How many chickens can you fit in a cage?
Devised in the 1940s, battery cages were a response to an increase in hen productivity as a result of major breakthroughs in nutrition and breeding (Duncan, 2001). The movement was toward greater automation with a goal of reducing disease transmission while increasing hygiene in the poultry industry. As a result, there was a huge reduction in the number of producers and an increase in the capital investment needed for egg production and processing (BC Egg Producers, 2001). This led to a system that produced the maximum number of eggs for the lowest possible price, as well as seriously compromising the welfare of hens.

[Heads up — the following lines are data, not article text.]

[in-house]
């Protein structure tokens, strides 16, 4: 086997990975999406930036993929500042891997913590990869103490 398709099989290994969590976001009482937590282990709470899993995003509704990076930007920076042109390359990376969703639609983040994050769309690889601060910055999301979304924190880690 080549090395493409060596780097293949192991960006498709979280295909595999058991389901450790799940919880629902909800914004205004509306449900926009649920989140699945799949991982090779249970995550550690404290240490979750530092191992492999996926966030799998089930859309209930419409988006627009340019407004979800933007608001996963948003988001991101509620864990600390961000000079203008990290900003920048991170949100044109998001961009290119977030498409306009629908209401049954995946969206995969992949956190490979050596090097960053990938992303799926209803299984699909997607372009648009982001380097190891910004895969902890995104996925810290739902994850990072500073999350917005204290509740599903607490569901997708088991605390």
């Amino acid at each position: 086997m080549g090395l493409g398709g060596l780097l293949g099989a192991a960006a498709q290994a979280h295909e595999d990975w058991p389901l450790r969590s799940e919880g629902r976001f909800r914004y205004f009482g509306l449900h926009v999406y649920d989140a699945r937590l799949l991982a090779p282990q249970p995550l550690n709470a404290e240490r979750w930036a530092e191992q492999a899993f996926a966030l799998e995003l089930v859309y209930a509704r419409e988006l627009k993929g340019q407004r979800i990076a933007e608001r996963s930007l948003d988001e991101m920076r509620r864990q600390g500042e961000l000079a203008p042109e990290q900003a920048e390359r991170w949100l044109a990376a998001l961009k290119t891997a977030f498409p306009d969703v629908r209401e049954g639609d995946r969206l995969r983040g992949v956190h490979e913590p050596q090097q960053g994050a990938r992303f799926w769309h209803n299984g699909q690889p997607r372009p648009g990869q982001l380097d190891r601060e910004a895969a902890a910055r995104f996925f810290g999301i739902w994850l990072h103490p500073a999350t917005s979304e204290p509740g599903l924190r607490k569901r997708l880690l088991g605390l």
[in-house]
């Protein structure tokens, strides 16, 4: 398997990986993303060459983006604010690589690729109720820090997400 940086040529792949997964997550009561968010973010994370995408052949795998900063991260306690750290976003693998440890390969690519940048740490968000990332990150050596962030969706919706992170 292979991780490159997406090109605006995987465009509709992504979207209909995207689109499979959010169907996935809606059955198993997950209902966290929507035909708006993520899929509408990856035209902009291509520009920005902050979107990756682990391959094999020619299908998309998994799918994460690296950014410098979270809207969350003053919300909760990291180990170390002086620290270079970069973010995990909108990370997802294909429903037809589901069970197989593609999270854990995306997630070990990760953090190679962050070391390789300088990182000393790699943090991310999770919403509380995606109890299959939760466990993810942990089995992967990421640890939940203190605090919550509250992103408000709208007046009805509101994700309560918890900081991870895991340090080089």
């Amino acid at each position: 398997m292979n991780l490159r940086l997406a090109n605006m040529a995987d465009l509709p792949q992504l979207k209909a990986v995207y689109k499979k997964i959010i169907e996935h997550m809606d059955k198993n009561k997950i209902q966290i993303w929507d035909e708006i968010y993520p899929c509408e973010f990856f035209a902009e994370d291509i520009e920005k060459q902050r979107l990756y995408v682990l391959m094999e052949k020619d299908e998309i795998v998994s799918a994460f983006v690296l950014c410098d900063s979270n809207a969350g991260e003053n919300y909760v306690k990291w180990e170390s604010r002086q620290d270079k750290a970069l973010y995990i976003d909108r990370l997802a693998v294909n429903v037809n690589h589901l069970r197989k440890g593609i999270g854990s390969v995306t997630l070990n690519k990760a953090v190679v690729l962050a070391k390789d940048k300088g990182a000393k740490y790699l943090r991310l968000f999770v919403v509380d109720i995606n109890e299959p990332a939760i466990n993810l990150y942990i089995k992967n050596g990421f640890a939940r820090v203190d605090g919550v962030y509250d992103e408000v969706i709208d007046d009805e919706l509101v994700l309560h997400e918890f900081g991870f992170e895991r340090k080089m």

In a battery cage, the rate of food and water, and duration and intensity of light are tightly controlled. There is no access to the natural environment, nor any opportunity to conduct natural behaviours such as perching, dust bathing, wing flapping or nesting. These cages inhibit almost all the natural behaviours of hens (Rollin, 1995).
Battery barns in Canada hold thousands of cages, each holding five to seven birds, in tiers of two to eight cages high, with farms averaging 18,368 birds (Agriculture and Agri-Food Canada, 2006). However, farms can range from anywhere between a few hundred to more than 400,000 hens. The average laying hen produces about 300 eggs per year (25 dozen).